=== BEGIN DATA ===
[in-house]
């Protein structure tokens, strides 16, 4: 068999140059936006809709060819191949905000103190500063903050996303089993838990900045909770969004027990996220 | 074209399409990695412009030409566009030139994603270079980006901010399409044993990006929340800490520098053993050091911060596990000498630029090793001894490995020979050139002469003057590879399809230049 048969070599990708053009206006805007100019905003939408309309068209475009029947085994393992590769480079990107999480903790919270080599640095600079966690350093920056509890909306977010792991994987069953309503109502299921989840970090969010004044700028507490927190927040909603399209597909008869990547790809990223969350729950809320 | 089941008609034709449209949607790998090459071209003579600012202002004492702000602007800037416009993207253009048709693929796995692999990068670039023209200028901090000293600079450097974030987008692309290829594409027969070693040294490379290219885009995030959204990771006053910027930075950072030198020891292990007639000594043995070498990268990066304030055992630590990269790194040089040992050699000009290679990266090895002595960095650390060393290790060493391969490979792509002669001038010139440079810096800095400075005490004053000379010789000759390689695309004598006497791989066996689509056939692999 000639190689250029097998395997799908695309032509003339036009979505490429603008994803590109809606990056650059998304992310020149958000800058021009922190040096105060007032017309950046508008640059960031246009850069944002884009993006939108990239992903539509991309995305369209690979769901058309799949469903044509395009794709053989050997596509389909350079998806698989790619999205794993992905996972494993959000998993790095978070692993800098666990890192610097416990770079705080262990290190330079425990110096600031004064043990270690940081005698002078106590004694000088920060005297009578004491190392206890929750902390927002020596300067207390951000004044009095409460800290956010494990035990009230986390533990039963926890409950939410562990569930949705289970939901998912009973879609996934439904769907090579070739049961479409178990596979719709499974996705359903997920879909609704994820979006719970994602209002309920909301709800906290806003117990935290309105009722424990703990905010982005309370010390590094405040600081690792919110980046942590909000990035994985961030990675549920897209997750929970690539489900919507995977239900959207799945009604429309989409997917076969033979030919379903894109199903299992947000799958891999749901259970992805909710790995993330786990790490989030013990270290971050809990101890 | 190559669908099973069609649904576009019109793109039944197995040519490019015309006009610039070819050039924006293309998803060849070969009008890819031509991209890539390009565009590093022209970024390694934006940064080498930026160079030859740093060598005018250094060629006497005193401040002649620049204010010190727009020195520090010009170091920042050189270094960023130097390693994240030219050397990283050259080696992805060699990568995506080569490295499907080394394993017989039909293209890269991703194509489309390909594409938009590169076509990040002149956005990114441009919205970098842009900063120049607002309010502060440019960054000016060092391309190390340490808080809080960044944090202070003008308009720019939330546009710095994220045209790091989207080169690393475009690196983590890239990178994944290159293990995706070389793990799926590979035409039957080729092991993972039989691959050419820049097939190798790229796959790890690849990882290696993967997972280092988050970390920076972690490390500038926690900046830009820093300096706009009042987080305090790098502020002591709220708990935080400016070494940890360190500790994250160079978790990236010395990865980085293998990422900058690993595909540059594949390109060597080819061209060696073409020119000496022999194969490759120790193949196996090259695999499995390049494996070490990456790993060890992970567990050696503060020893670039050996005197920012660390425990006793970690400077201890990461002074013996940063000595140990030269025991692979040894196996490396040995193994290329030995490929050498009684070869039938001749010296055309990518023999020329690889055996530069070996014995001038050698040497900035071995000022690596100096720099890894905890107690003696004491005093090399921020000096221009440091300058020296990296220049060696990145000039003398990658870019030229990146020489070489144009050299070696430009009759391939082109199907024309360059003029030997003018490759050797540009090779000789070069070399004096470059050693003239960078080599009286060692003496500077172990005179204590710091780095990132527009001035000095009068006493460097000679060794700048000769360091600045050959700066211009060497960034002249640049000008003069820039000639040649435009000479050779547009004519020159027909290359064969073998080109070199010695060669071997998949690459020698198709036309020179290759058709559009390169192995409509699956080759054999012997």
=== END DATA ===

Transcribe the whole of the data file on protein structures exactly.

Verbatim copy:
[in-house]
């Protein structure tokens, strides 16, 4: 068999140059936006809709060819191949905000103190500063903050996303089993838990900045909770969004027990996220 | 074209399409990695412009030409566009030139994603270079980006901010399409044993990006929340800490520098053993050091911060596990000498630029090793001894490995020979050139002469003057590879399809230049 048969070599990708053009206006805007100019905003939408309309068209475009029947085994393992590769480079990107999480903790919270080599640095600079966690350093920056509890909306977010792991994987069953309503109502299921989840970090969010004044700028507490927190927040909603399209597909008869990547790809990223969350729950809320 | 089941008609034709449209949607790998090459071209003579600012202002004492702000602007800037416009993207253009048709693929796995692999990068670039023209200028901090000293600079450097974030987008692309290829594409027969070693040294490379290219885009995030959204990771006053910027930075950072030198020891292990007639000594043995070498990268990066304030055992630590990269790194040089040992050699000009290679990266090895002595960095650390060393290790060493391969490979792509002669001038010139440079810096800095400075005490004053000379010789000759390689695309004598006497791989066996689509056939692999 000639190689250029097998395997799908695309032509003339036009979505490429603008994803590109809606990056650059998304992310020149958000800058021009922190040096105060007032017309950046508008640059960031246009850069944002884009993006939108990239992903539509991309995305369209690979769901058309799949469903044509395009794709053989050997596509389909350079998806698989790619999205794993992905996972494993959000998993790095978070692993800098666990890192610097416990770079705080262990290190330079425990110096600031004064043990270690940081005698002078106590004694000088920060005297009578004491190392206890929750902390927002020596300067207390951000004044009095409460800290956010494990035990009230986390533990039963926890409950939410562990569930949705289970939901998912009973879609996934439904769907090579070739049961479409178990596979719709499974996705359903997920879909609704994820979006719970994602209002309920909301709800906290806003117990935290309105009722424990703990905010982005309370010390590094405040600081690792919110980046942590909000990035994985961030990675549920897209997750929970690539489900919507995977239900959207799945009604429309989409997917076969033979030919379903894109199903299992947000799958891999749901259970992805909710790995993330786990790490989030013990270290971050809990101890 | 190559669908099973069609649904576009019109793109039944197995040519490019015309006009610039070819050039924006293309998803060849070969009008890819031509991209890539390009565009590093022209970024390694934006940064080498930026160079030859740093060598005018250094060629006497005193401040002649620049204010010190727009020195520090010009170091920042050189270094960023130097390693994240030219050397990283050259080696992805060699990568995506080569490295499907080394394993017989039909293209890269991703194509489309390909594409938009590169076509990040002149956005990114441009919205970098842009900063120049607002309010502060440019960054000016060092391309190390340490808080809080960044944090202070003008308009720019939330546009710095994220045209790091989207080169690393475009690196983590890239990178994944290159293990995706070389793990799926590979035409039957080729092991993972039989691959050419820049097939190798790229796959790890690849990882290696993967997972280092988050970390920076972690490390500038926690900046830009820093300096706009009042987080305090790098502020002591709220708990935080400016070494940890360190500790994250160079978790990236010395990865980085293998990422900058690993595909540059594949390109060597080819061209060696073409020119000496022999194969490759120790193949196996090259695999499995390049494996070490990456790993060890992970567990050696503060020893670039050996005197920012660390425990006793970690400077201890990461002074013996940063000595140990030269025991692979040894196996490396040995193994290329030995490929050498009684070869039938001749010296055309990518023999020329690889055996530069070996014995001038050698040497900035071995000022690596100096720099890894905890107690003696004491005093090399921020000096221009440091300058020296990296220049060696990145000039003398990658870019030229990146020489070489144009050299070696430009009759391939082109199907024309360059003029030997003018490759050797540009090779000789070069070399004096470059050693003239960078080599009286060692003496500077172990005179204590710091780095990132527009001035000095009068006493460097000679060794700048000769360091600045050959700066211009060497960034002249640049000008003069820039000639040649435009000479050779547009004519020159027909290359064969073998080109070199010695060669071997998949690459020698198709036309020179290759058709559009390169192995409509699956080759054999012997």